They will take a similar approach to central counterparties (CCPs).
The Bank of England is also announcing guidance on its approach to non-UK CCPs which provide services in the UK so that they can continue doing so following the UK’s withdrawal.
CCPs lie at the heart of the global and UK financial system and provide the infrastructure that allows the financial system to function in an orderly manner. Well-functioning CCPs are crucial to the resilience of the UK financial system.
The Bank of England is therefore writing to non-UK CCPs outlining the circumstances in which, if they wish to operate in the UK, they would need to be recognised to do so by the UK authorities, and the approach to recognition we expect to take. The Bank of England anticipates that, at the point of exit, the UK authorities will apply the recognition regime currently in force in the EU. Their presumption is that, subject to this process, non-UK CCPs operating here at present will be able to do so after the UK’s withdrawal from the EU.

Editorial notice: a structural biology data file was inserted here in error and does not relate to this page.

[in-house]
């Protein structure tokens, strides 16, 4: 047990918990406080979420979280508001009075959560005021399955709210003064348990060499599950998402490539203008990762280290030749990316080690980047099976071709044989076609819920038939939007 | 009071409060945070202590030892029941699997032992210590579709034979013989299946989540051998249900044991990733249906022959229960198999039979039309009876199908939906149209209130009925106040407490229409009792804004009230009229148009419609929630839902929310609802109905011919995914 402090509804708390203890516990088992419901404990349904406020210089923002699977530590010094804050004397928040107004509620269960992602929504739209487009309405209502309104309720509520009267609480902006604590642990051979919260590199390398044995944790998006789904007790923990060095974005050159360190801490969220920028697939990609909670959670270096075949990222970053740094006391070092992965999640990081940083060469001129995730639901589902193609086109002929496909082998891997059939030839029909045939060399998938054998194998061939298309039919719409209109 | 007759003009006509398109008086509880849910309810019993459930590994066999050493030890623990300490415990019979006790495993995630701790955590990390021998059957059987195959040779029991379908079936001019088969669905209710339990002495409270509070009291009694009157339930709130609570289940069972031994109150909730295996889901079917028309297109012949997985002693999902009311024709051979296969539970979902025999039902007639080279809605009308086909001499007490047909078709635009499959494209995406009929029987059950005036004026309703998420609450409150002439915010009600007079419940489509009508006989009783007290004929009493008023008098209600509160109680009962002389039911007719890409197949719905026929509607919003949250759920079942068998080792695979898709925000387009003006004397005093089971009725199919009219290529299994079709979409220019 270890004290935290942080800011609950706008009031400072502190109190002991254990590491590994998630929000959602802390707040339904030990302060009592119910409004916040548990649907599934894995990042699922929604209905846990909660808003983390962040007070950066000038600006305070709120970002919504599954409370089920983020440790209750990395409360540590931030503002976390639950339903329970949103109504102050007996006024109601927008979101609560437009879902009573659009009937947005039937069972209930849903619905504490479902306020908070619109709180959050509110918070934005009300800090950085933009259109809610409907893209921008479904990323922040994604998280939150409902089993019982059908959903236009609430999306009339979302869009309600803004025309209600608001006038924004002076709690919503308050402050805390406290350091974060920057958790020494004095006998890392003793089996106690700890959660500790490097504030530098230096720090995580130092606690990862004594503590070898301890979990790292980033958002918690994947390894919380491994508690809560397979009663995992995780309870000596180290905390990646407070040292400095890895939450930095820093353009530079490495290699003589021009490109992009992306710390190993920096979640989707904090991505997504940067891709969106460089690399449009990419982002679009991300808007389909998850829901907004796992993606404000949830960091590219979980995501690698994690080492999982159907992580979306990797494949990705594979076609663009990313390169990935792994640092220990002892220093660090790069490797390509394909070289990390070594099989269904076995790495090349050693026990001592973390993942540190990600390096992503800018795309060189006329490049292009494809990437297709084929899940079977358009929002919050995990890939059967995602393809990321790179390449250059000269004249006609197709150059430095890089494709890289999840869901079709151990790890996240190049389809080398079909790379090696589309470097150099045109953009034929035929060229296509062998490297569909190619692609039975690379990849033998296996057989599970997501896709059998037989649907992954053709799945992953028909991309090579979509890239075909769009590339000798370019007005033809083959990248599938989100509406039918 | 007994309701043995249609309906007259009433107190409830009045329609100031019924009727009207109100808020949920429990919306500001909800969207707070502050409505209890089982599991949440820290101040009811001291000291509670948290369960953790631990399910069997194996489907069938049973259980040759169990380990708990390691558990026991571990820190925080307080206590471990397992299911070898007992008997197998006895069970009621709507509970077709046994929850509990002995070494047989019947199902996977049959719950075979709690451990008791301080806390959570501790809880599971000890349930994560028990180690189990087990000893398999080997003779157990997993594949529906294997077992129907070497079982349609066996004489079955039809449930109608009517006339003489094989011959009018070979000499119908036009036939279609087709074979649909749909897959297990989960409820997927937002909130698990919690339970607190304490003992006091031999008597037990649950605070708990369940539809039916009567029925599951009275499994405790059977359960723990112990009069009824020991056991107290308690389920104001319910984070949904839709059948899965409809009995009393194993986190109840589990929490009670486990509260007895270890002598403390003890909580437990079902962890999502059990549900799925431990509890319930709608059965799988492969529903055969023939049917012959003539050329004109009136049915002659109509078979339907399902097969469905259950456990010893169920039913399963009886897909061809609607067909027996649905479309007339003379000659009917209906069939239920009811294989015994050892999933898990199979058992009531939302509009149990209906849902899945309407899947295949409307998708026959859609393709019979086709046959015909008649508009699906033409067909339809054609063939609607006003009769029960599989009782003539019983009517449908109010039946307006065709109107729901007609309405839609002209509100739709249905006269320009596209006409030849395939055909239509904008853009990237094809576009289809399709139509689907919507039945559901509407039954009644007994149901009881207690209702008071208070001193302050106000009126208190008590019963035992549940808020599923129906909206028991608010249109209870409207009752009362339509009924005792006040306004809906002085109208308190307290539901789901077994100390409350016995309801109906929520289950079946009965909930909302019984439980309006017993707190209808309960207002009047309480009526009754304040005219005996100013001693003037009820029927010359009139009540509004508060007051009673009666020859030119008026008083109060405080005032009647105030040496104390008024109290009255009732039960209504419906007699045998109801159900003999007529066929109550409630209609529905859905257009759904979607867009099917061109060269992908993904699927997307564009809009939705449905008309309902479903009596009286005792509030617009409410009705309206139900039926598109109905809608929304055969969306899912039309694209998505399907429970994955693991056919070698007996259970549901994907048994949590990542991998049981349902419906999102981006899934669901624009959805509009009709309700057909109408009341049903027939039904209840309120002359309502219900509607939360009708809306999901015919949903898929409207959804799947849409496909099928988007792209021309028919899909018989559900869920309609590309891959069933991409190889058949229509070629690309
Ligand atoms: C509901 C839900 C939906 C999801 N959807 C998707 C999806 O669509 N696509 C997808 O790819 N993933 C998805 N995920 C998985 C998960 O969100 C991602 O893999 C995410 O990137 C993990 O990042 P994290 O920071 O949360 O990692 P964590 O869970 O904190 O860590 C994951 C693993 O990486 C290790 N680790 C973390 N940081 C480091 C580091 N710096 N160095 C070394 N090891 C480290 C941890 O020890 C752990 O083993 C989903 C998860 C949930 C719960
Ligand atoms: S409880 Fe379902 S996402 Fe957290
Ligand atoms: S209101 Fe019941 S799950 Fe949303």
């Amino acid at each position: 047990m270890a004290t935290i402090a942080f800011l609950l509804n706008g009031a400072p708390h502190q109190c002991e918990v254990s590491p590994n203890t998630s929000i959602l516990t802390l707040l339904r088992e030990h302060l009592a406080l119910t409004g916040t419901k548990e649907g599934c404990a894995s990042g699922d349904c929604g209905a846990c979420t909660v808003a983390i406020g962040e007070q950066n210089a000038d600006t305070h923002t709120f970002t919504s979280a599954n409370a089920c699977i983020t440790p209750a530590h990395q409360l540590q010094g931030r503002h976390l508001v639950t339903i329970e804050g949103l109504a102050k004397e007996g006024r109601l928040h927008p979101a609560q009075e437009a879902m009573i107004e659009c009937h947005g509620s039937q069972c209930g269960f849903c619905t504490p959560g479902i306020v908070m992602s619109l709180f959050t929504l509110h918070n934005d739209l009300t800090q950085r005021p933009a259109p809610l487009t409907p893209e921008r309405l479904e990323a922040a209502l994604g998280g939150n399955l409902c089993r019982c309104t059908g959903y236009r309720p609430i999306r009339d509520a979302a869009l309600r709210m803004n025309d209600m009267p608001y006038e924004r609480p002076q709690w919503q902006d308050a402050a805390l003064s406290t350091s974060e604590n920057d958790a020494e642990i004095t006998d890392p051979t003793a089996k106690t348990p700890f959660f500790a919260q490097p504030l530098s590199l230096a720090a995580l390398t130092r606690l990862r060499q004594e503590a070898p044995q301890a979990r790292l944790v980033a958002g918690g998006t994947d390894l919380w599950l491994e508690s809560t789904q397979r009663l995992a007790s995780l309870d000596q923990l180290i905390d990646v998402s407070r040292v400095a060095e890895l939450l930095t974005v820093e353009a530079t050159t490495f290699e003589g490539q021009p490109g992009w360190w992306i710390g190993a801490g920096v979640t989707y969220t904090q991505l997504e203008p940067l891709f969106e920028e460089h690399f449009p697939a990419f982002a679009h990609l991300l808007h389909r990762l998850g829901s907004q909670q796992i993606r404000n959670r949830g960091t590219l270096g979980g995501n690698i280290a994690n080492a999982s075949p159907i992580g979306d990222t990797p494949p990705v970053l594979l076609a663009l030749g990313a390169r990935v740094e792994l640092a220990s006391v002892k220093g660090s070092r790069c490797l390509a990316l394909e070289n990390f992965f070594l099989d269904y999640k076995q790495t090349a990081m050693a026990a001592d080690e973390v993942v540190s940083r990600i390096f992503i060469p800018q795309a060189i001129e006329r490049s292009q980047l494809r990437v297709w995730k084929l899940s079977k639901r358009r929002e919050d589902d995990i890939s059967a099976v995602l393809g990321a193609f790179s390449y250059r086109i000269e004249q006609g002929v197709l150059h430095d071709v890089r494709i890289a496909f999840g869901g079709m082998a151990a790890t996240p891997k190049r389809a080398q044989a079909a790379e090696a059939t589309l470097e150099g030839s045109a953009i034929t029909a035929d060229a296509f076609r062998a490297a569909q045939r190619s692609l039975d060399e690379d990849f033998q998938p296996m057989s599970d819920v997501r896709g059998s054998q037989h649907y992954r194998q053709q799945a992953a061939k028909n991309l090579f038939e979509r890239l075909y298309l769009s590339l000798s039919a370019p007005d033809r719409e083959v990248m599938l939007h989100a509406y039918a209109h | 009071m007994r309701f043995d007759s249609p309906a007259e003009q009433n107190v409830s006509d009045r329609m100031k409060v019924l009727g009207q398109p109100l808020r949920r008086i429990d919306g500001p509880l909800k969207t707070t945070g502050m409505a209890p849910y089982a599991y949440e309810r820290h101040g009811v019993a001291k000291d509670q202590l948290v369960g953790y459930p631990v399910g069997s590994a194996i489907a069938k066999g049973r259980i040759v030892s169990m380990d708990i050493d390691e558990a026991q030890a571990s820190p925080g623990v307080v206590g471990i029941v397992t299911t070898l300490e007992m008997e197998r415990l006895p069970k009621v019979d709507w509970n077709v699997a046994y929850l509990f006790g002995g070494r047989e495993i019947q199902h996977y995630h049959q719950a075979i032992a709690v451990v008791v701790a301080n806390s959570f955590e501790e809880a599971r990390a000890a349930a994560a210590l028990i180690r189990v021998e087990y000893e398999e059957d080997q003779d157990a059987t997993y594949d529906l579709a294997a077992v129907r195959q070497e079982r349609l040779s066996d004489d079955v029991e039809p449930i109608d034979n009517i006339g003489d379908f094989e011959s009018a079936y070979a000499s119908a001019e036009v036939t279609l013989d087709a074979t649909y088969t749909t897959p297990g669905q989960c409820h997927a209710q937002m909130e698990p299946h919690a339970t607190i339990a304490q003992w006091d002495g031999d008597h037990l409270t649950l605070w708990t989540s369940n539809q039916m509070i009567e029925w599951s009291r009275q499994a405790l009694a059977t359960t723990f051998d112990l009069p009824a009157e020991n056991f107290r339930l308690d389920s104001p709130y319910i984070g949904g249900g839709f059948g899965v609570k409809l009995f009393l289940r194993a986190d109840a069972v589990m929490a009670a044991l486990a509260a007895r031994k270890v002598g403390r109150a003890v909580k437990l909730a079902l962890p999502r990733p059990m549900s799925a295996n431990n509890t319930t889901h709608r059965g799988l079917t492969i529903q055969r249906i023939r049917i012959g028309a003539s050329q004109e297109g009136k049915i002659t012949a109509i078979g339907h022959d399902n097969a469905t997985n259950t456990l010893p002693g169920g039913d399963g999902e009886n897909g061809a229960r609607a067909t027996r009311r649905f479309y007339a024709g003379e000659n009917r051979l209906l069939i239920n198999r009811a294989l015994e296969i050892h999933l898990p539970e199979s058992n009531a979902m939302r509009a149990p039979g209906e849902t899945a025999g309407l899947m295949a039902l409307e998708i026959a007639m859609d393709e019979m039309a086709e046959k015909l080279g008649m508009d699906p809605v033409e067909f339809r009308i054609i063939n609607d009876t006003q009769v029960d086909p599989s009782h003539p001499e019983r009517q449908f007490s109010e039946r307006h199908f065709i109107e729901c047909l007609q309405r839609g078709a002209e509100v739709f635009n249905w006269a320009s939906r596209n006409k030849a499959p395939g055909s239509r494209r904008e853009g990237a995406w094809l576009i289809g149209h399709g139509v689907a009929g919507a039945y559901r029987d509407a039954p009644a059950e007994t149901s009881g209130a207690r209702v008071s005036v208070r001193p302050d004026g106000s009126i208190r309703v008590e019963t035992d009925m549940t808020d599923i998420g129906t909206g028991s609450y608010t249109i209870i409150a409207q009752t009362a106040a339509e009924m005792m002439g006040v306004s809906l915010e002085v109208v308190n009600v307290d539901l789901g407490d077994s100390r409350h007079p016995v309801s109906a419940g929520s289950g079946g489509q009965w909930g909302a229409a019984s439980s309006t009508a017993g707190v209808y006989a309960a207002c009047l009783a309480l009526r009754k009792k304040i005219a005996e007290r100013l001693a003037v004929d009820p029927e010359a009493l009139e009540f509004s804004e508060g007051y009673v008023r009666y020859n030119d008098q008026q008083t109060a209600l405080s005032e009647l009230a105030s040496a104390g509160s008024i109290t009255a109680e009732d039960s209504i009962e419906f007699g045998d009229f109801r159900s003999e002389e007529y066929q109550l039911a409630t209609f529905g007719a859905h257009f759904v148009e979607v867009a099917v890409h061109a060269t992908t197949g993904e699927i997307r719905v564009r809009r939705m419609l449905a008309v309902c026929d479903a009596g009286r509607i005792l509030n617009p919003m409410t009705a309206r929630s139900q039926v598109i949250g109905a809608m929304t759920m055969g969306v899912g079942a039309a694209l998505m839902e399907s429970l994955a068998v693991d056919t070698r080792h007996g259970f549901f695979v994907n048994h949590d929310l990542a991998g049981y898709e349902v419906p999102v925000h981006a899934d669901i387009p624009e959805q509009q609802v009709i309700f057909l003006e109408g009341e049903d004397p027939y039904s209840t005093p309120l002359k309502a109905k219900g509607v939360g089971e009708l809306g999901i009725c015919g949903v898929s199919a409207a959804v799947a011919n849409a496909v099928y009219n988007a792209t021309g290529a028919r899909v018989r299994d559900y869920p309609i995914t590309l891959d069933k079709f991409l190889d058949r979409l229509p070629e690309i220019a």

The Bank of England, consistent with their long history of cooperation with their counterparts in the EU and their commitment to an open financial system, intends to proceed on the presumption that a high degree of supervisory cooperation with the EU continues following Brexit.
EEA firms may therefore plan on the assumption that the requirements for equivalence, supervisory cooperation and adequate assurance over resolution will be met, and, provided they are not conducting material retail business in the UK, they may apply for authorisation as a branch.
In the event of a non-cooperative relationship, however, there could be implications for how they oversee some EEA firms in the UK.